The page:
3. 3. GIVING IN CONTEXT 01 - 02 THE SIGNIFICANCE OF INDEPENDENT GIVING Philanthropic income from private giving is a major source of funding to UK voluntary sector activities, significant not only in monetary terms but in underpinning their freedom and independence. A healthy sector needs a balance between statutory and non-statutory funding. This research measures the element of foundation giving derived purely from private philanthropic funds and donations, weeding out statutory funding and income from goods and services as far as possible. It estimates that 14% of total private giving to charitable activities is contributed by foundations, and that private giving overall is just under one-third (30%) of total charitable income. The estimates are primarily derived using the Charity Commission for England and Wales’ total income figure of £61.4 billion.3 These figures need caveats: giving estimates are based on data from different sources, and major giving is poorly represented. Charity Commission data includes universities and research institutes (which are excluded from the NCVO Almanac general household charities’ data quoted below) but not national cultural institutions reporting directly to the Secretary of State for Culture, Media and Sport, both of which receive large-scale foundation support. Better data on philanthropy is increasingly vital. It helps provide a realistic context for assessing the feasibility of growing political aspirations for the potential role of private philanthropy in public welfare provision. We also need to know whether philanthropy is growing at a time of increasing private wealth, but continuing social inequality. Well beyond finance, however, philanthropic resources give foundations their scope and independence to go beyond, or challenge the boundaries of what business or public sectors do. The special contribution of foundations – whether in their capacity to respond to needs flexibly and non-bureaucratically, to address marginalised and new needs, to support advocacy, to make bold interventions in innovative, developmental or experimental ways – depends on vital philanthropic income. TOTAL GOVERNMENT SPENDING COMPARED WITH THAT OF THE VOLUNTARY SECTOR AND THAT OF PRIVATE FOUNDATIONS FOUNDATION CONTRIBUTION TO ALL PRIVATE GIVING Total giving from all private sources (individuals, legacies, companies, foundations including Gift Aid tax relief paid to charities) provides UK good causes with around £17.5 billion annually. Foundations contribute £2.4 billion, or 14% of this.7 PERCENTAGE OF ACF MEMBERS FUNDING IN: NORTHERN IRELAND 35% OUTSIDE EUROPE 31% EUROPE (EXCLUDING THE UK) 19% ENGLAND 93%SCOTLAND 42%WALES 40% £12.0 BILLION £2.4 BILLION £2.0 BILLION £1.1 BILLION THE BREAKDOWN OF PRIVATE GIVING GOVERNMENT FUNDS TO CHARITIES (ENGLAND AND WALES) £13.7 BILLION 6 UK FOUNDATION SPENDING £3.3 BILLION GOVERNMENT FUNDS TO CHARITIES (SCOTLAND, N IRELAND) £2.3 BILLION 5 CHARITY SECTOR SPENDING £38 BILLION 6 UK GOVERNMENT £675 BILLION 4 COMPILING THE DATA The measurement of philanthropic giving in the UK involves stitching together data gathered from different sources, through different methodologies, at different times. This creates a fabric with some holes. Key figures in this report are drawn from: • financial figures in annual reports and accounts • the results of the 2013 ACF survey of over 300 members • other sources including tax statistics, estates data, general public surveys, ‘high net worth’ surveys, and studies of particular themes. Foundations’ accounts are published at different times of the year. This, coupled with the research time-lag, means that the data used to track annual trends relates to financial or calendar years 2011, 2012 and 2013. To reflect this, annual trend data is presented as relating to years 10/12 and 11/13. 68.6% INDIVIDUAL AND COMPANY GIVING 13.7% FOUNDATIONS 11.4% LEGACIES 6.3% GIFT AID PAID TO CHARITIES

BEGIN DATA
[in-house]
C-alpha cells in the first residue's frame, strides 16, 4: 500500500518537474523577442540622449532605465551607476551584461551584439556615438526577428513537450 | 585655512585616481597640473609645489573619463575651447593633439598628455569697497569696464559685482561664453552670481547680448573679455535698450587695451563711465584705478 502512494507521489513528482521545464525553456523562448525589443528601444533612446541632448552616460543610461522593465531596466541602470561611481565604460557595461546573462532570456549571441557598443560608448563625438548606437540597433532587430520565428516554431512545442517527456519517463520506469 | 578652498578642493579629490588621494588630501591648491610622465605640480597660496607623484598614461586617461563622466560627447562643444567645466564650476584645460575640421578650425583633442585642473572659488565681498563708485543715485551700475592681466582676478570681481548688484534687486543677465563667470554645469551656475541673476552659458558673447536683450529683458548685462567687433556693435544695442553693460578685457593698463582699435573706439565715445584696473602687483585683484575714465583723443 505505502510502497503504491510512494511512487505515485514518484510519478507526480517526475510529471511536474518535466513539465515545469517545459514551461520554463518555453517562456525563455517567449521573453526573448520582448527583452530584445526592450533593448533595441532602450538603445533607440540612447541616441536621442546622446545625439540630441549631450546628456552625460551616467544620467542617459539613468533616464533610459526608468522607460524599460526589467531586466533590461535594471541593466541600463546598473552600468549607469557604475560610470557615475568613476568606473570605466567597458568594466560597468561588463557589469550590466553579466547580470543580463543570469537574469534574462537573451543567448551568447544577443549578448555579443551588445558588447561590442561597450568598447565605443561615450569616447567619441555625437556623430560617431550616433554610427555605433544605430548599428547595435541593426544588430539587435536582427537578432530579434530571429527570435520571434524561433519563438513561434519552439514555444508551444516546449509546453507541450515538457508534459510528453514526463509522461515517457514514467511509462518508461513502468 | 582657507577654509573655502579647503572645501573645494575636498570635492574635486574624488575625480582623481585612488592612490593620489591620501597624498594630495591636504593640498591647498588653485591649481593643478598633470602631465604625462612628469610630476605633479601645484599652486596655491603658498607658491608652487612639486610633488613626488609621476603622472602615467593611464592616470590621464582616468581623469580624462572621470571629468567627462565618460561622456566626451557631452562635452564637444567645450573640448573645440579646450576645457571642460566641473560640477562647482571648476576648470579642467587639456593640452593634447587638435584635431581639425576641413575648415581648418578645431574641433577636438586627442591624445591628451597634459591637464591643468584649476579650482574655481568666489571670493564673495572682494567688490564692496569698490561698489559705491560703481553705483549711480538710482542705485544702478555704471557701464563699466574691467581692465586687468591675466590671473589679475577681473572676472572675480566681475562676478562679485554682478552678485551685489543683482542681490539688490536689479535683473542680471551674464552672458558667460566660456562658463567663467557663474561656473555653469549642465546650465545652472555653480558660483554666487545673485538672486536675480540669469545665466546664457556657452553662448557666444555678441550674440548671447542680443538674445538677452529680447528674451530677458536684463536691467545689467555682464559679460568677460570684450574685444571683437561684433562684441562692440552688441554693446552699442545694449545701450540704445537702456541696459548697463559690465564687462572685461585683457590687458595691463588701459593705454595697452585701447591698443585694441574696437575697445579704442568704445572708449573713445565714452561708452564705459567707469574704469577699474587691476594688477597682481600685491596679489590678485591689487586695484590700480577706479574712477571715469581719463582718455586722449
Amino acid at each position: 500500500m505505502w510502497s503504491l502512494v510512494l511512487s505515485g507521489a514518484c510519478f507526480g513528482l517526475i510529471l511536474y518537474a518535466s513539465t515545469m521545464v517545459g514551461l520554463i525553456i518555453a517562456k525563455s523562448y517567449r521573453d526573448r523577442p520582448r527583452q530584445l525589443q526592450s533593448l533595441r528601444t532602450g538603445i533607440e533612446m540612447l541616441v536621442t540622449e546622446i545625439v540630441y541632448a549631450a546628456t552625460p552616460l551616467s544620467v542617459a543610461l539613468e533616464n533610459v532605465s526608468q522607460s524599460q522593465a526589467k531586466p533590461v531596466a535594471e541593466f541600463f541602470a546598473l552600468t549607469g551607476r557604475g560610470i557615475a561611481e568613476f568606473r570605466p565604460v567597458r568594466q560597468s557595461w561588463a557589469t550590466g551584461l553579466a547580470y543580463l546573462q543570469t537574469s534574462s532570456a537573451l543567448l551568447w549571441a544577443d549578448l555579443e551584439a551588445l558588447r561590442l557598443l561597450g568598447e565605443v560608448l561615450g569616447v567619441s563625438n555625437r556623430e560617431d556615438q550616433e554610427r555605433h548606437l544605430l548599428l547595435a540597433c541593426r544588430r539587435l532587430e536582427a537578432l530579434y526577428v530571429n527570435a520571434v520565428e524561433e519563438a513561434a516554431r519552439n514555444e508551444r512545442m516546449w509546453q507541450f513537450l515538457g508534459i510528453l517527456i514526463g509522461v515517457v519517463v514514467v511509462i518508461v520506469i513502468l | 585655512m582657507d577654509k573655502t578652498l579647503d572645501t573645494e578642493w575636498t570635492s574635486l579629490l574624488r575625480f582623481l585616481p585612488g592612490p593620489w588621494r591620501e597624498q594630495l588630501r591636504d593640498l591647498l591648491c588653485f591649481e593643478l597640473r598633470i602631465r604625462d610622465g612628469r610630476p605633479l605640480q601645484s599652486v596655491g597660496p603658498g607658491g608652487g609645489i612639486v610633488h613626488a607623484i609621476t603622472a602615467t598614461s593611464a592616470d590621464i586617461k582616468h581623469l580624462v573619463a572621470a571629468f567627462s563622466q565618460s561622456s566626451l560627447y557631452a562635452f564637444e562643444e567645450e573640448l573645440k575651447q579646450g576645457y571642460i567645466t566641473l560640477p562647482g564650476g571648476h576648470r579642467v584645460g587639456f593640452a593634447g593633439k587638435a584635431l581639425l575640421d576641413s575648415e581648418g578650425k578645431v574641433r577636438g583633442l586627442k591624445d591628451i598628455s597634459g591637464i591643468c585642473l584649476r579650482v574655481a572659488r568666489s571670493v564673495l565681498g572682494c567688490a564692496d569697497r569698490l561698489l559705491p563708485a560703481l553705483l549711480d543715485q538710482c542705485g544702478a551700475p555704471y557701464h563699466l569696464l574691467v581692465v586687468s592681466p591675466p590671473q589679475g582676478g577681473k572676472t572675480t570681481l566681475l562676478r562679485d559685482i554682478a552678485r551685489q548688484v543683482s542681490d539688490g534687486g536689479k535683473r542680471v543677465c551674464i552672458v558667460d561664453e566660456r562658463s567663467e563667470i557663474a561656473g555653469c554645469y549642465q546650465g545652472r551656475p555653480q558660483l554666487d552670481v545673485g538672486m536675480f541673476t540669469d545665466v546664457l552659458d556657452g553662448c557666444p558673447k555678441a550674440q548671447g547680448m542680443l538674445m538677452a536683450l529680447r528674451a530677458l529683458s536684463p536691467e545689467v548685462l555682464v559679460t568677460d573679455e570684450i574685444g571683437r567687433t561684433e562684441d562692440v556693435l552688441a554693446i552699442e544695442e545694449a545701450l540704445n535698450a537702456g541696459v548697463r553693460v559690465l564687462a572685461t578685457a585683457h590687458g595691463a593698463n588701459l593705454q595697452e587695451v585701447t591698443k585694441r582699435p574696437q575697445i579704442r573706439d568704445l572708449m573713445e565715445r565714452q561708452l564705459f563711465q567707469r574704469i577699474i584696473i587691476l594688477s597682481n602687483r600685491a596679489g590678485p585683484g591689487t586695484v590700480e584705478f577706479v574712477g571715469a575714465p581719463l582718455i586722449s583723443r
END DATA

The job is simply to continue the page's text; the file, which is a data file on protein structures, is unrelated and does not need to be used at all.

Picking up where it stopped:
4. 4. £37 BILLION £0 BILLION £0.5 BILLION £1 BILLION £1.5 BILLION £2 BILLION £2.5 BILLION £3 BILLION £3.5 BILLION £4 BILLION £38 BILLION £39 BILLION £40 BILLION £41 BILLION £42 BILLION £43 BILLION £45 BILLION £44 BILLION KEY TRENDS 03 - 04 WHAT’S BEEN HAPPENING WITH APPLICATIONS? At the Paul Hamlyn Foundation (PHF), spending on open grants across our four programmes (Arts, Education and Learning, Social Justice, India) has been increasing steadily since 09/10. Spend in 09/10 was £8.5m, very slightly lower than in 08/09, and in 12/13 was £11.7m. ACF members have reported a decline in the number of applications in recent years. PHF has also seen a decline over a five year period, from 1,194 in the UK in 08/09 to 694 in 12/13, with the steepest decline in the first couple of years. The Foundation has become increasingly specific about funding priorities and these tighter criteria are undoubtedly a major factor. However the wider funding environment has also affected applicants’ behaviour. We believe that some organisations are focussing on funders who already know them, rather than investing precious time in developing a relationship with a new foundation. Others are in survival mode and are limiting new work that requires project funding. The ACF Member Survey show that between 25% and 50% of applications received are approved and between 35% and 70% of eligible applications are approved. Behind this overall picture must lie many different patterns, depending on types of programme and application processes. PHF’s online application system filters out those who do not pass an initial eligibility test. We then have a two stage application process. The overall success rate in our UK programmes has been 15% for the last three years but is much higher for those who submit a second stage application. Jane Steele, Head of Impact and Evaluation, Paul Hamlyn Foundation LONG-TERM FINANCIAL TRENDS GRANT-MAKING Levels began to fall after the recession kicked in, and although now recovering, have still not reached their 2008/09 level. INCOME Income has been on a downward trend since the recession. NET ASSETS The value of the top 300 foundations’ assets has seen some dramatic fluctuations, and is currently recovering from the impact of the financial crisis as the economy begins to pick up slowly.8 £42.73 BN £40.03 BN £43.82 BN £39.86 BN £2.41 BN £2.31 BN £2.19 BN £2.56 BN £2.47 BN £2.58 BN £2.54 BN £3.40 BN 08/09 09/10 10/12 11/1309/1008/09 10/12 11/13 ACF MEMBER VIEW WE CONTINUE TO SUPPORT MORE CHARITIES WHICH PREVIOUSLY RECEIVED NATIONAL AND/OR LOCAL GOVERNMENT FUNDING. WITHOUT SUPPORT FROM PRIVATE TRUSTS, EVEN SMALL ONES LIKE OURS, HUNDREDS OF EXCELLENT CHARITIES MAY HAVE TO CLOSE THEIR DOORS. Sir George Martin Trust